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Having a brilliant idea is not enough to start a company. Starting up a company requires some thorough thinking and is not suited to everyone. 

Advice on how to start your business

Starting up a business in the Netherlands is certainly possible for internationals, although a great deal of organisation and pre-planning is recommended to ensure the best possible chance of success.

If in doubt, seek professional advice and to try to remain objective in dealings, especially during the planning stages. It is possible to work as a freelancer or set up a business in various forms, for example, as a sole trader (eenmanszaak), a limited company (besloten vennootschap, BV), a general partnership (vennootschap onder firma, VOF) or an ordinary partnership (maatschap).

There are various advantages and disadvantages of these business types. On our page on company structures we briefly outline some of their implications. The information provided here on starting your own business is based on information from the Dutch Chamber of Commerce. Visit their website for more information.

Necessary credentials
For certain types of businesses (such as a restaurant, grocery store, financial consultancy or preschool care provider), you will need additional qualifications and credentials before you are allowed to open for business. The Dutch authorities are very strict, so do not assume that you will get the necessary papers after you have started the business and you already have clients – your business may be closed down and you may be fined if things are not in order.

For more information, visit the website of the Chamber of Commerce.

Pitfalls of running your own business

It sounds impressive to say that you have your own business, but remember, every coin has a flip side too! Running your own company means you are the one that has to come up with the ideas, see projects through and ensure your clients are happy with the results.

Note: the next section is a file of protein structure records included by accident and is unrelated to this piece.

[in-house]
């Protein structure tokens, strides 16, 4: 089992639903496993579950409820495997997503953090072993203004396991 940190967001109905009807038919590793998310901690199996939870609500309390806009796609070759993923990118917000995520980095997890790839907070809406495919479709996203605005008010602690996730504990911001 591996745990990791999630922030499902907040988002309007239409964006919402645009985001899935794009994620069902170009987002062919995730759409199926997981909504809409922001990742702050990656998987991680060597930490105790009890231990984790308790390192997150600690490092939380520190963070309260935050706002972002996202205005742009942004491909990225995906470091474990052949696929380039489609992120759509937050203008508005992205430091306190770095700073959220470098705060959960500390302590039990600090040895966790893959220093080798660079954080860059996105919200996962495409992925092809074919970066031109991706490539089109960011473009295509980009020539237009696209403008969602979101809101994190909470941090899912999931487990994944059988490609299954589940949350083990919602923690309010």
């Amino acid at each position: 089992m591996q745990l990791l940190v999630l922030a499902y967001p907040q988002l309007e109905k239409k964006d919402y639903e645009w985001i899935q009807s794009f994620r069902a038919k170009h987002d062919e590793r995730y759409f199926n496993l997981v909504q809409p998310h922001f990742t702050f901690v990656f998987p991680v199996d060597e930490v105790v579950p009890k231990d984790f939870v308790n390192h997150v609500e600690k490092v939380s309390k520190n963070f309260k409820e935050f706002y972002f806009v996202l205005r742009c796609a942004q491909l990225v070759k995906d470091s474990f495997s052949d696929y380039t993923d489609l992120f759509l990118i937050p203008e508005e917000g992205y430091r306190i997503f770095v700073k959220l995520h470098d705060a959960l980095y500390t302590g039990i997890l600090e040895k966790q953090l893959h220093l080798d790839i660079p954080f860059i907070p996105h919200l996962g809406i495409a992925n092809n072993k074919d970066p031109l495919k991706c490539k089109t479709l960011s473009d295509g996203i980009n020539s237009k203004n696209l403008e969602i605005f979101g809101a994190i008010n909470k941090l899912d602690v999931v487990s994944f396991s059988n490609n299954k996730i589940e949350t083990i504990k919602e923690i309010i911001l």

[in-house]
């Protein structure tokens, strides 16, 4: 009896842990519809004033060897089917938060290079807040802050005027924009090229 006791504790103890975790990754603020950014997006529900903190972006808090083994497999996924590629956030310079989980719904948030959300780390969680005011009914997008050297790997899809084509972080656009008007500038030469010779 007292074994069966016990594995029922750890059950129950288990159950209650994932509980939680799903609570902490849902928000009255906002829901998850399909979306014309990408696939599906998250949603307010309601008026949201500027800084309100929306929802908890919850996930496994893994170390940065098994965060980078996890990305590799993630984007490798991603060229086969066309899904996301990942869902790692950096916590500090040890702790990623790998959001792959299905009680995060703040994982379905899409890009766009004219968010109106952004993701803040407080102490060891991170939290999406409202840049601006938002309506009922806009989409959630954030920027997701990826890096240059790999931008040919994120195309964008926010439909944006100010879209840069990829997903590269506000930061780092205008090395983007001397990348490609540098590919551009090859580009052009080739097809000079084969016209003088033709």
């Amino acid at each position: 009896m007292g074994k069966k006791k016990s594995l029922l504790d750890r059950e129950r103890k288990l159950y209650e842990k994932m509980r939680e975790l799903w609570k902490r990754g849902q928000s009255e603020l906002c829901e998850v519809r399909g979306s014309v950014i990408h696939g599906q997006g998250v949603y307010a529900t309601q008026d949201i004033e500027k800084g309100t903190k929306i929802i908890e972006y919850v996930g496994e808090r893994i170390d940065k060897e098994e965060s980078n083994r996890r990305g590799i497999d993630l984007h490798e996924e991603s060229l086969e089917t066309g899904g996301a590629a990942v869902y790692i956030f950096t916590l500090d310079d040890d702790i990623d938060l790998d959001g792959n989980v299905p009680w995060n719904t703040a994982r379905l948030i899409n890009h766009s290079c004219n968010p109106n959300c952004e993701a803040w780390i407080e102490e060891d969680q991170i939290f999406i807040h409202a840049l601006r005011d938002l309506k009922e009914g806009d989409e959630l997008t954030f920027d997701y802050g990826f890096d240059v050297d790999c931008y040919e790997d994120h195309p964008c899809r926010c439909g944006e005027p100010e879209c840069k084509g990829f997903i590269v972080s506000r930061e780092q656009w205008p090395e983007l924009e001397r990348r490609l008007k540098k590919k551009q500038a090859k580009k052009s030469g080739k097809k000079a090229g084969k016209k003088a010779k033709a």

Getting customers is one part of the job, keeping them can be much more of an issue. If the weather is great and all your friends take a day off to go out and about, the chances are that you will have to skip this outing because being your own boss does not necessarily mean you can decide when to work. If a project needs finishing, you are the one that needs to do it – you cannot hide behind your colleagues. Therefore you need determination, perseverance, flexibility, creativity and lots of energy.

Retirement pension and sickness insurance

Apart from the required skills, other aspects that need attention are your pension provision and insurance. Every person working in the Netherlands needs health insurance, but apart from that, entrepreneurs do not have access to regular unemployment benefit (WW), sickness benefits (Ziektewet, WIA), so they need to look at options to cover for this. They also need to provide a supplementary pension for themselves. This is a major difference from being an employee – take this into account when starting your own company and make sure you provide for this adequately.

Do not leave it until it is too late
When you are young, retirement may seem light years away, but waiting too long to plan for it may only make it more expensive to build up a good pension. While the question of a pension is open for discussion, accident and sickness insurance is something you should arrange immediately.

Source: Expertise in Labour Mobility